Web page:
As indicated in Table 3 and Table 4, the VDR gene ApaI rs7975232 genotype and alleles are in the line with McClure et al. (26), Garnero et al. (14), Carling et al. (16), Fountas et al. (17), Riggs et al. (23), Zmuda et al. (24), Haddad (13) findings. Our findings of the TaqI rs731236 genotype and alleles are in line with the findings reported by Kung et al. (19) and Ongphiphadhanakul et al. (21) but not with the findings reported by McClure et al. (26), Garnero et al. (14), Carling et al. (16), Fountas et al. (17), Riggs et al. (23), Zmuda et al. (24), Haddad (13). Especially TaqI rs731236 genotype difference and frequency of T allele show statistically significant difference compared to frequency of C allele (*p-value: 0.000352 *p-value: 0.0127). VDR is known to regulate cell proliferation, intestinal calcium absorption and cell differentiation. The effect of VDR can be regulated not only by vitamin D, but also by protein kinase A, parathyroid hormone, and growth factors. Based on this information, it is predicted that SNP changes in the VDR gene may affect calcium metabolism and may predispose to many diseases such as beta thalassemia, diabetes mellitus type-II, breast cancer, osteoporosis, allergic diseases. In addition, some neurodegenerative diseases were found associated with VDR gene polymorphism in several studies. According to the result of one of these studies, reported by Cieślińska et al. (28) in 2017, Taq-I polymorphism appears to be associated with childhood autism (28). In another study by Cieślińska et al. (29) in 2018, Taq-I polymorphism was associated with the development of acute pancreatitis (29). In a study conducted by Koroglu et al. (30) in 2014, it was reported that bronchopulmonary dysplasia was associated with Taq-I polymorphism. The role of VDR gene polymorphisms in different diseases have not been understood yet, and the results of the research about predispositions to diseases are variable. The importance of the research about polymorphisms is rely on the genotypic and allelic differences due to the ethnic origin of healthy individuals living in the same geography. This requires genotypic and allelic comparisons of healthy and sick individuals of the same population, and then comparing populations in different geographies. The gene polymorphisms we study on this research are related with many diseases in many populations in different research so far. But there is not any research compares healthy Turkish and Somalian population. As a result of the findings obtained in this study, we believe that conducting these studies with individuals who have diseases that are thought to be related to geography will be useful in understanding the pathogenesis of these diseases. It should be considered that the effect of polymorphisms may be related to differences in the stability of RNA or even changes in a completely different gene, rather than changes in protein structure. At this point miRNAs, which can inhibit the translation of RNA even though they are not coding, and to perform this function on many genes in the genome at the same time, are remarkable. Variables such as geographical differences, lifestyle, dietary habits, and duration of daylight benefit or vice versa, cannot fully explain the personal influences associated with susceptibility to diseases and low vitamin D levels in populations. Although polymorphic alterations are associated with various diseases, these disease susceptibility studies should be continued on large populations to fully understand the cellular and molecular processes. The results of data obtained from these studies should be examined with the meta-analysis method to determine the affection of geographical features on these processes. In addition, studying allelically different haplotypes instead of a single variant may be more decisive in understanding the disease pathophysiology of the possible association of polymorphic changes. Therefore, the data obtained from this study can form the basis for the development of future epidemiological and clinical databases. VDR involved studies of allelic association with various chronic inflammatory and degenerative diseases are ongoing. In the long term, these studies may help to understand genetic susceptibility to diseases and improve clinical management and treatment protocols.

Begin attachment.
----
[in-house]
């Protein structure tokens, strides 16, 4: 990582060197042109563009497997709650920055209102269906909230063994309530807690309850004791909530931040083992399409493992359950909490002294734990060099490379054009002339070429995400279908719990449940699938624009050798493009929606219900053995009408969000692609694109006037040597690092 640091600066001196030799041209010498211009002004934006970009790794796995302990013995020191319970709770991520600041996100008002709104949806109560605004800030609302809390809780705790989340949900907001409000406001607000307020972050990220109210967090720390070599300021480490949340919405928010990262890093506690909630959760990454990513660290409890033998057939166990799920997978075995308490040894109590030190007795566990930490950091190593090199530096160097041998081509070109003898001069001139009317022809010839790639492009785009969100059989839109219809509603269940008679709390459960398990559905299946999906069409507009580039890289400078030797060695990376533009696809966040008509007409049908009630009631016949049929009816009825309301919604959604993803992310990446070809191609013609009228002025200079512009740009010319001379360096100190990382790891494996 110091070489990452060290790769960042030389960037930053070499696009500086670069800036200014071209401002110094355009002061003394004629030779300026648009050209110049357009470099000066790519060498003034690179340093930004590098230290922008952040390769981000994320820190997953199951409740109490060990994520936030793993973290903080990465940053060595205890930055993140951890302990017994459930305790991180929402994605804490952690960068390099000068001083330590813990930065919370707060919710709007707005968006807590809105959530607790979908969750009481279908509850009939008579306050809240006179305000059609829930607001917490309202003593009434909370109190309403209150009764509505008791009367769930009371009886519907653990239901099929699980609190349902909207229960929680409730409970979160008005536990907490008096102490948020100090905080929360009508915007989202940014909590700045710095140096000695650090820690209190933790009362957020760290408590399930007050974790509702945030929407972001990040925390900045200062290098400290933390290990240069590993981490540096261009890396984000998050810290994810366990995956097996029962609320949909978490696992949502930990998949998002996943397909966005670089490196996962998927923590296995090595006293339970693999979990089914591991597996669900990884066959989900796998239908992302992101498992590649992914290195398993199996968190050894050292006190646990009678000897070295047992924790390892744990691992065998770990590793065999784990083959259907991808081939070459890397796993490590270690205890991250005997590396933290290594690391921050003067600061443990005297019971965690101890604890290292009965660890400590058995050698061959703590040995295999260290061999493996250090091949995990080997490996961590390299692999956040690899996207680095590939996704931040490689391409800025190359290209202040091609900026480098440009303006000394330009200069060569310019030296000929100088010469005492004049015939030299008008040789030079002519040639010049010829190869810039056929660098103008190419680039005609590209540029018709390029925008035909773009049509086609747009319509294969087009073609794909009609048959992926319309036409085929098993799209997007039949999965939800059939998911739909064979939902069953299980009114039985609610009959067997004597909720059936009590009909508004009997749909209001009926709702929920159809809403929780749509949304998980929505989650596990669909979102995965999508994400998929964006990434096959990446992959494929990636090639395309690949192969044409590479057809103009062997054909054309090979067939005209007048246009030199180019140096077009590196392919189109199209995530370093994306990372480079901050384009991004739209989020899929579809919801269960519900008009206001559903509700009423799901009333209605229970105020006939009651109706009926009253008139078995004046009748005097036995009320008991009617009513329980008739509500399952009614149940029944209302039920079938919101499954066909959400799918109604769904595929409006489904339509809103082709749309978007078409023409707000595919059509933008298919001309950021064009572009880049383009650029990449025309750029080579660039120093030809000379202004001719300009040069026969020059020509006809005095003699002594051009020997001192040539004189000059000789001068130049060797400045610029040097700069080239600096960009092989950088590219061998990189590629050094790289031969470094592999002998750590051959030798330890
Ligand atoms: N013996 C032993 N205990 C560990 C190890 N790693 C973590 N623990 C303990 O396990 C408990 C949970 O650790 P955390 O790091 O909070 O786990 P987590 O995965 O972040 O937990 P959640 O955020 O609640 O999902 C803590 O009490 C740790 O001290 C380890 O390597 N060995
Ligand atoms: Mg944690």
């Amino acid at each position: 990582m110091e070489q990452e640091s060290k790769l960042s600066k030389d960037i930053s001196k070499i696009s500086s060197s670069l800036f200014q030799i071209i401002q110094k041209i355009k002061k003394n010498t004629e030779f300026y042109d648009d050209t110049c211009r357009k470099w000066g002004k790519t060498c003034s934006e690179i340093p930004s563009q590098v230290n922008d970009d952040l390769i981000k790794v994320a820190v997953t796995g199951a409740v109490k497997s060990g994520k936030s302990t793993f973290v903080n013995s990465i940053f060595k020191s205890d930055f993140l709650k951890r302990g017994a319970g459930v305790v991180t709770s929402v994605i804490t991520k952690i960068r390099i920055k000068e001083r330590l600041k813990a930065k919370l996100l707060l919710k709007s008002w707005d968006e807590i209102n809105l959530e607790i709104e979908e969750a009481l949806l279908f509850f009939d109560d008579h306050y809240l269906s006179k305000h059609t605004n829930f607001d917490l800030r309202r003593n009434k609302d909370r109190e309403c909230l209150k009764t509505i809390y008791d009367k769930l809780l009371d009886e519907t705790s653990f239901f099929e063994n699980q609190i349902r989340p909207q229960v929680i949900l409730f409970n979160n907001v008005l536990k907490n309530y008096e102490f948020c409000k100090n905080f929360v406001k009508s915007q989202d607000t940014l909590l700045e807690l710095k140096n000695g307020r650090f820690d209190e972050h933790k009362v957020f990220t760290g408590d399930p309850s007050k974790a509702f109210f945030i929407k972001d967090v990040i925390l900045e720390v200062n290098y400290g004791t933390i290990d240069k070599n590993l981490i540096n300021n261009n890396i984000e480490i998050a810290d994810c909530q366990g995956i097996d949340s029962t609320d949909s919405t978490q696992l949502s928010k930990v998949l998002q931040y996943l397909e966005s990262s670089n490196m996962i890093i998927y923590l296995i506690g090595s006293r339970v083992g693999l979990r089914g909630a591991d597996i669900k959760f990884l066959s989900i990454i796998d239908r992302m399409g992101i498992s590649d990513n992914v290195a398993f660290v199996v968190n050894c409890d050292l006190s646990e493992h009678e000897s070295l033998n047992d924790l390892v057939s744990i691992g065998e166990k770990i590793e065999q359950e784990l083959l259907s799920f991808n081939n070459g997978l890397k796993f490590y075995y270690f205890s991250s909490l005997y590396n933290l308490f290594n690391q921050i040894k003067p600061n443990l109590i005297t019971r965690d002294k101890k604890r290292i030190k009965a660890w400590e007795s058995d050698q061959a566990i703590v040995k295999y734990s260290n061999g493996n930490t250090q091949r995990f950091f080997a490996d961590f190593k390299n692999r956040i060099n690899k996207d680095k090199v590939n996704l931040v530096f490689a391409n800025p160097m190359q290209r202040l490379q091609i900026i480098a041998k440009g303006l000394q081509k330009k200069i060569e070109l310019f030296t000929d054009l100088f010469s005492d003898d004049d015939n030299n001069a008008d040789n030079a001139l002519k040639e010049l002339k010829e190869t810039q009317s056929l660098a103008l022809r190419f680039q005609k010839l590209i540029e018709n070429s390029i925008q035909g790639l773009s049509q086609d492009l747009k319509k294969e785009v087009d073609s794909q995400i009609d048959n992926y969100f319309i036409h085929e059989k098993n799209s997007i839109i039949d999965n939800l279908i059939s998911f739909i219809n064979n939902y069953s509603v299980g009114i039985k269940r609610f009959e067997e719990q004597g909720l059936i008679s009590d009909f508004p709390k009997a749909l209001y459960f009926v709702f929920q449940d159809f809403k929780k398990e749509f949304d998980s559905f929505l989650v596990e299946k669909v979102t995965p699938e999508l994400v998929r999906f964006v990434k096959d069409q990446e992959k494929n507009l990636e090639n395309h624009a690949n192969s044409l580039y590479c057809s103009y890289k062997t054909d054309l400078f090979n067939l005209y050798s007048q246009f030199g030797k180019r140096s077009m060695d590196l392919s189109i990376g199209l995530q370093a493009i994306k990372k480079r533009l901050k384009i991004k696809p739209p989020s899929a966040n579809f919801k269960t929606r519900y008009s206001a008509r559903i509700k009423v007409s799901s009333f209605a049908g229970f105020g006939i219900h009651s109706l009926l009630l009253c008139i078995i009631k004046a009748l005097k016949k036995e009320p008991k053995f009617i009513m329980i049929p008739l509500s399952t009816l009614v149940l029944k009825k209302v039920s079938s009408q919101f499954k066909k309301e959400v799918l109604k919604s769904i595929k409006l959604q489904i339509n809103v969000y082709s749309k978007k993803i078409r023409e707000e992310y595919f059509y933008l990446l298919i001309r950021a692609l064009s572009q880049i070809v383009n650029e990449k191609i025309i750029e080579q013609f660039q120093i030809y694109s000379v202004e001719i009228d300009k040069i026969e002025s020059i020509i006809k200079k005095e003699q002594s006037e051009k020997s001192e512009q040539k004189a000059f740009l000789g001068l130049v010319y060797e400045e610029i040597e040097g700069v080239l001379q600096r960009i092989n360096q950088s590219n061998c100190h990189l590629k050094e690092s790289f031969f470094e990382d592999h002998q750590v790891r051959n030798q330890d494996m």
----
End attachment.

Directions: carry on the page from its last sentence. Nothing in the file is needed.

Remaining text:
The distribution of the VDR gene TaqI rs731236, T> C genotypes and alleles in two groups was found to be significantly different (*p-value: *0.006 and *p-value: 0.021).


The authors thank the members of Medical Biology from the University of Health Sciences, for moral and material supports.


Ethics Committee Approval: T.C. Ethics Committee permission was granted by Biruni University Clinical Research Ethics Committee with the date of 31.10.2018 and decision number 2015-KAEK-43-18-16.

Informed Consent: Informed consent was taken from all participants included to the study.

Peer-review: Internally and externally peer-reviewed.

Authorship Contributions

Surgical and Medical Practices: H.Y., S.M.M., Ş.Z.A., O.Ç., T.K., B.G., Concept: E.C., Design: E.C., Data Collection or Processing: S.M.M., Ş.Z.A., O.Ç., B.G., Analysis or Interpretation: E.C., Literature Search: H.Y., T.K., E.C., Writing: H.Y., S.M.M., Ş.Z.A., O.Ç., T.K., B.G., E.C.

Conflict of Interest: No conflict of interest was declared by the authors.

Financial Disclosure: The authors declared that this study received no financial support.